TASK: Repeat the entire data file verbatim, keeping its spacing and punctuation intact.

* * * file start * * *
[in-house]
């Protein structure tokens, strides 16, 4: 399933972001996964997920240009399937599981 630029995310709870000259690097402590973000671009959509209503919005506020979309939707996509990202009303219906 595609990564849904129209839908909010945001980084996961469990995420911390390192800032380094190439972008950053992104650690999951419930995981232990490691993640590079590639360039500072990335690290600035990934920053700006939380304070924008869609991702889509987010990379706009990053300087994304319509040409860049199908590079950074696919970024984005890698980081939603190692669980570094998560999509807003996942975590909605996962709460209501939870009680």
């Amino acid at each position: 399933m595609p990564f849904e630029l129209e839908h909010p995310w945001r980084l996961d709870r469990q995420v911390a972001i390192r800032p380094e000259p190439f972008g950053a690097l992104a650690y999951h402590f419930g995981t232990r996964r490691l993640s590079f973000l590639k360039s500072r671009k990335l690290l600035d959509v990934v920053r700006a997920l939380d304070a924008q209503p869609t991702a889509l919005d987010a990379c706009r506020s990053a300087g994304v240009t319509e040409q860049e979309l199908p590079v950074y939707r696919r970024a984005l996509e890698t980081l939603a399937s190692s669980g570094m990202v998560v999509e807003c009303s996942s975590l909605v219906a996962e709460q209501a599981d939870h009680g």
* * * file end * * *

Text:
[in-house]
């Protein structure tokens, strides 16, 4: 399933972001996964997920240009399937599981 630029995310709870000259690097402590973000671009959509209503919005506020979309939707996509990202009303219906 595609990564849904129209839908909010945001980084996961469990995420911390390192800032380094190439972008950053992104650690999951419930995981232990490691993640590079590639360039500072990335690290600035990934920053700006939380304070924008869609991702889509987010990379706009990053300087994304319509040409860049199908590079950074696919970024984005890698980081939603190692669980570094998560999509807003996942975590909605996962709460209501939870009680």
């Amino acid at each position: 399933m595609p990564f849904e630029l129209e839908h909010p995310w945001r980084l996961d709870r469990q995420v911390a972001i390192r800032p380094e000259p190439f972008g950053a690097l992104a650690y999951h402590f419930g995981t232990r996964r490691l993640s590079f973000l590639k360039s500072r671009k990335l690290l600035d959509v990934v920053r700006a997920l939380d304070a924008q209503p869609t991702a889509l919005d987010a990379c706009r506020s990053a300087g994304v240009t319509e040409q860049e979309l199908p590079v950074y939707r696919r970024a984005l996509e890698t980081l939603a399937s190692s669980g570094m990202v998560v999509e807003c009303s996942s975590l909605v219906a996962e709460q209501a599981d939870h009680g």